6 But men of Belial he rejects like thorns, for these are never taken up in the hand:
10 But he stood his ground and cut down the Philistines until his hand was so stiff that he could not let go of the sword. Yahweh brought about a great victory that day, and the people rallied behind him, although only to plunder.
11 Next, there was Shamma son of Elah, the Hararite. The Philistines had mustered at Lehi. There was a field full of lentils there; the people fled from the Philistines,
12 but he took his stand in the middle of the field, held it, and cut down the Philistines; and Yahweh brought about a great victory.
16 At this, the three champions, forcing their way through the Philistine camp, drew water from the well that stands by the gate of Bethlehem and, taking it away, presented it to David. He, however, would not drink any of it, but poured it out as a libation to Yahweh.
20 Benaiah of Kabzeel was the son of Jehoiada and hero of many exploits. He it was who slaughtered two formidable Moabites and, one snowy day, climbed down and slaughtered the lion in the storage-well.
21 He also slaughtered an Egyptian of great stature. The Egyptian was armed with a spear, but he took him on with a staff, tore the spear from the Egyptian's hand and killed the man with it.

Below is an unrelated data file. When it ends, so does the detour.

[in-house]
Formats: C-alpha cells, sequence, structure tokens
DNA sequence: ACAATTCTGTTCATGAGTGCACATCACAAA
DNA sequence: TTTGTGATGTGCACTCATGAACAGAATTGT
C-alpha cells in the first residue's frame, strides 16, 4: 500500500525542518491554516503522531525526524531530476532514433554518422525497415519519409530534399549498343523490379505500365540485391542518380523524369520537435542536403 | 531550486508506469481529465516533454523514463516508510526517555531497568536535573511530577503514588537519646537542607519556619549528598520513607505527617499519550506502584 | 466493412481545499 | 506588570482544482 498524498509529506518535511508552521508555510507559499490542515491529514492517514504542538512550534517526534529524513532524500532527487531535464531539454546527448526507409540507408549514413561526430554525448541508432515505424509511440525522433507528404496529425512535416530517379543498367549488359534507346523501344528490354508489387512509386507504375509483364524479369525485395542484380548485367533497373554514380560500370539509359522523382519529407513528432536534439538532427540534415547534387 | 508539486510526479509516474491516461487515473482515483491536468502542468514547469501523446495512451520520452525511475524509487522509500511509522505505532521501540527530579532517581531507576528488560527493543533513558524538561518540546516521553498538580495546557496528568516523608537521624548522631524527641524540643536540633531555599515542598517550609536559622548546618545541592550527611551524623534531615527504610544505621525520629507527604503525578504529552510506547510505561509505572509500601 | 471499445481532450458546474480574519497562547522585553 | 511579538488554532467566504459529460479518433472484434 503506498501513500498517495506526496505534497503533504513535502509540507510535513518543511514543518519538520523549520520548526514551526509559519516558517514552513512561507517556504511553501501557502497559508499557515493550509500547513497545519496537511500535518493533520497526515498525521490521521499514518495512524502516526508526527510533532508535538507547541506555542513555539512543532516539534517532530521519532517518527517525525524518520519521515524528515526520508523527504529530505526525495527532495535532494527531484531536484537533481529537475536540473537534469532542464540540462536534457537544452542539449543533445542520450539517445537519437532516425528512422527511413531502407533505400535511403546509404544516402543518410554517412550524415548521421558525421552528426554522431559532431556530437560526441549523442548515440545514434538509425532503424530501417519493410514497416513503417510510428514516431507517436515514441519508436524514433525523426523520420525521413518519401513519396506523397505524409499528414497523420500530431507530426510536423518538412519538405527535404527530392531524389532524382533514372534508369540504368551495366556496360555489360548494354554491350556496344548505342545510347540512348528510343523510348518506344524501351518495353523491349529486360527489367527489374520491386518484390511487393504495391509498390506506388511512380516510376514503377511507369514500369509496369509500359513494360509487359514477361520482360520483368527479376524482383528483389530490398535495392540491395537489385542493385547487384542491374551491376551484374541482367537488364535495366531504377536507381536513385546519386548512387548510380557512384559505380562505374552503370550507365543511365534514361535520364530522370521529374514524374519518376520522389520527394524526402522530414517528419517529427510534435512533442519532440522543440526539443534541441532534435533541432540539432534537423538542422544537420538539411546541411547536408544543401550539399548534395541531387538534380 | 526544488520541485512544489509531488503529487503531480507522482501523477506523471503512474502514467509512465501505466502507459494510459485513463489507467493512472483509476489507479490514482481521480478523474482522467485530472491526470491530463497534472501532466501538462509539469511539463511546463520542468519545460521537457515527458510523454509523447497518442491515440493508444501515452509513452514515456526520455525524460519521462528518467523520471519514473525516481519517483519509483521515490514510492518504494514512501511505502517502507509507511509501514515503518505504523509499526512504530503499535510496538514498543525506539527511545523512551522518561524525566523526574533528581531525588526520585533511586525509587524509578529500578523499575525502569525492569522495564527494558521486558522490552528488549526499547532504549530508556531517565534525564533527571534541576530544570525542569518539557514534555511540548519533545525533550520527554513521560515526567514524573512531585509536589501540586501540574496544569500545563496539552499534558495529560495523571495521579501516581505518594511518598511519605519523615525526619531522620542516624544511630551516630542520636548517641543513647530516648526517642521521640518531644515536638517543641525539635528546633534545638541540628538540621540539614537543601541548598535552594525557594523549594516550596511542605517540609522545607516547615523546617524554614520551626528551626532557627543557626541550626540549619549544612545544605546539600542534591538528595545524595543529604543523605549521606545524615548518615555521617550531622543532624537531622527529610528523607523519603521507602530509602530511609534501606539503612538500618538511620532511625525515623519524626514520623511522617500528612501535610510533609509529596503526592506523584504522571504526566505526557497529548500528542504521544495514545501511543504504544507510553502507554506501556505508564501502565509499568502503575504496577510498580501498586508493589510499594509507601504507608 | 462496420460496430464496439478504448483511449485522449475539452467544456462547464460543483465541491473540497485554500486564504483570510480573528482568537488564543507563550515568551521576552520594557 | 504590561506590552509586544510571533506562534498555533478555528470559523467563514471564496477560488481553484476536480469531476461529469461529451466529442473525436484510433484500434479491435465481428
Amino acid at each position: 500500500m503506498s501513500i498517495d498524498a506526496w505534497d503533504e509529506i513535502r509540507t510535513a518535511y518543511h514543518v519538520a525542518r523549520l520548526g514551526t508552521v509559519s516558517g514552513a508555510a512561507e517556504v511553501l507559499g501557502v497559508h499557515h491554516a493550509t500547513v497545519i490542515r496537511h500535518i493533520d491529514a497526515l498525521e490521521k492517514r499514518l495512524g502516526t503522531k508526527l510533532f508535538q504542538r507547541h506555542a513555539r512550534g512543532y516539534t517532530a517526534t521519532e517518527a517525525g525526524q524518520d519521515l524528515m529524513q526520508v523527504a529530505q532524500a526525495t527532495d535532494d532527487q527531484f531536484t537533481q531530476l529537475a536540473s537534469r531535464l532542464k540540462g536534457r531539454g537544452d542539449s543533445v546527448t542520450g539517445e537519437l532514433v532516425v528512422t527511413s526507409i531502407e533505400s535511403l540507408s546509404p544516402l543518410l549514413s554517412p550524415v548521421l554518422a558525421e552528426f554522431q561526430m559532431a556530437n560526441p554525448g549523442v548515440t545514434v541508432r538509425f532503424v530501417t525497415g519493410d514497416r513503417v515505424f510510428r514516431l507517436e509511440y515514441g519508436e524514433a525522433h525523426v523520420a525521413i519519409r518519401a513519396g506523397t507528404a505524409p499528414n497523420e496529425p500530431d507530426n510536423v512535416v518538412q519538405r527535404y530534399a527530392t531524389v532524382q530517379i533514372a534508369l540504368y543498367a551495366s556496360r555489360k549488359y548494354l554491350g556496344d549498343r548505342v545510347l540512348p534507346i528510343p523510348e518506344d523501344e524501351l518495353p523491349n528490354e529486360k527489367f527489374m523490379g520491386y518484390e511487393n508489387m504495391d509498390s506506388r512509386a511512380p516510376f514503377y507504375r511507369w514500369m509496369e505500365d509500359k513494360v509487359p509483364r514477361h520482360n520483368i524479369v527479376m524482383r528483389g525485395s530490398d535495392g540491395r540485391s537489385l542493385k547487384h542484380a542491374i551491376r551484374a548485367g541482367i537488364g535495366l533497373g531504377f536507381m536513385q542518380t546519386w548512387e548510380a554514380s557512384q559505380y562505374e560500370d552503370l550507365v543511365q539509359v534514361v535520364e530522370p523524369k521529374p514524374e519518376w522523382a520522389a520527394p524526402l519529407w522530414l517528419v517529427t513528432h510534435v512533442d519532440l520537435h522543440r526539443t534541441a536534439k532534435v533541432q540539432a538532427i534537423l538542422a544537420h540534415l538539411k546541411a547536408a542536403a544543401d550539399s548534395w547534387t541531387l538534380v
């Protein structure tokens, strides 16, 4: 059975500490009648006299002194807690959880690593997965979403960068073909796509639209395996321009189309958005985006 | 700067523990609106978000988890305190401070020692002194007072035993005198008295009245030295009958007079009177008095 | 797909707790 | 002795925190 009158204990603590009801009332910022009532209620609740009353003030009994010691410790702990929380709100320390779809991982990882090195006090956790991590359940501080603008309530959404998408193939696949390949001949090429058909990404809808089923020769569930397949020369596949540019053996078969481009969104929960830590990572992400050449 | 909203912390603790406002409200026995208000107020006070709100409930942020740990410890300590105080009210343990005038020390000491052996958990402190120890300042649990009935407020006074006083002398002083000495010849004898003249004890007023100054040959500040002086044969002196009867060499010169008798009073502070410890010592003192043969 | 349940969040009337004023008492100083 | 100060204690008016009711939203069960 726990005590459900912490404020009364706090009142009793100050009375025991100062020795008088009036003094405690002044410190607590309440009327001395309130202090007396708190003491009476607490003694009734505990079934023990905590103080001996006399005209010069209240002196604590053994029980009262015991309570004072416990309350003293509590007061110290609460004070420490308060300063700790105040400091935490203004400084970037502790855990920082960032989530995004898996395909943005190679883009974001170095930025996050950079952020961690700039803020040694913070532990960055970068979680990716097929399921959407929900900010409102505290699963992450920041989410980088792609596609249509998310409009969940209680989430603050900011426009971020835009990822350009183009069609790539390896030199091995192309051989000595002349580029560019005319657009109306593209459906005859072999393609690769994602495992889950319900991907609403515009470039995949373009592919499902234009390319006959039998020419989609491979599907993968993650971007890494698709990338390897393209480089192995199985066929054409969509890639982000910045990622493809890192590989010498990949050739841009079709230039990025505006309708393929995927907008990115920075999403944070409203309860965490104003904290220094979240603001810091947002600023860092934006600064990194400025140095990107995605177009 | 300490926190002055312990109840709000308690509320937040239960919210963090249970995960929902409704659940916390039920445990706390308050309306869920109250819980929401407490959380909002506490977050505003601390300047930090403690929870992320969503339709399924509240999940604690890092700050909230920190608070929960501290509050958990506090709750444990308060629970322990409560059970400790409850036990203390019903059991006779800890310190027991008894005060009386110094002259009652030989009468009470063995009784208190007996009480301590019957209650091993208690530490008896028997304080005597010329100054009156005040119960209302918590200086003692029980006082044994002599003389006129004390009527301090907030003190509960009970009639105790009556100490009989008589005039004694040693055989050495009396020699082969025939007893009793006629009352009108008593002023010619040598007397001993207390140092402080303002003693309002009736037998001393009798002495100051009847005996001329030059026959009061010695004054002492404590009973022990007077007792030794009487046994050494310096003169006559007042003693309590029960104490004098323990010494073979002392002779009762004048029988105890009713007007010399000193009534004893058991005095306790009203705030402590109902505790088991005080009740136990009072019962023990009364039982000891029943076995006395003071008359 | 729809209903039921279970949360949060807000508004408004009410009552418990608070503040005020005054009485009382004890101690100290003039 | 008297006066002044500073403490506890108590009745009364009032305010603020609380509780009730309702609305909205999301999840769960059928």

Reading 1, Romans 10:9-18: 9 that if you declare with your mouth that Jesus is Lord, and ... Responsorial Psalm, Psalms 19:2-3, 4-5: 2 day discourses of it to day, night to night ... Gospel, Matthew 4:18-22: 18 As he was walking by the Lake of Galilee he saw two brothers, ... continue readingMore Daily Readings
The New Jerusalem Bible (NJB) is a Catholic translation of the Bible published in 1985. The New Jerusalem Bible (NJB) has become the most widely used Roman Catholic Bible outside of the United States. It has the imprimatur of Cardinal George Basil Hume.
Like its predecessor, the Jerusalem Bible, the New Jerusalem Bible (NJB) version is translated "directly from the Hebrew, Greek or Aramaic." The 1973 French translation, the Bible de Jerusalem, is followed only "where the text admits to more than one interpretation." Introductions and notes, with some modifications, are taken from the Bible de Jerusalem.
Source: The Very Reverend Dom (Joseph) Henry Wansbrough, OSB, MA (Oxon), STL (Fribourg), LSS (Rome), a monk of Ampleforth Abbey and a biblical scholar. He was General Editor of the New Jerusalem Bible. "New Jerusalem Bible, Regular Edition", pg. v.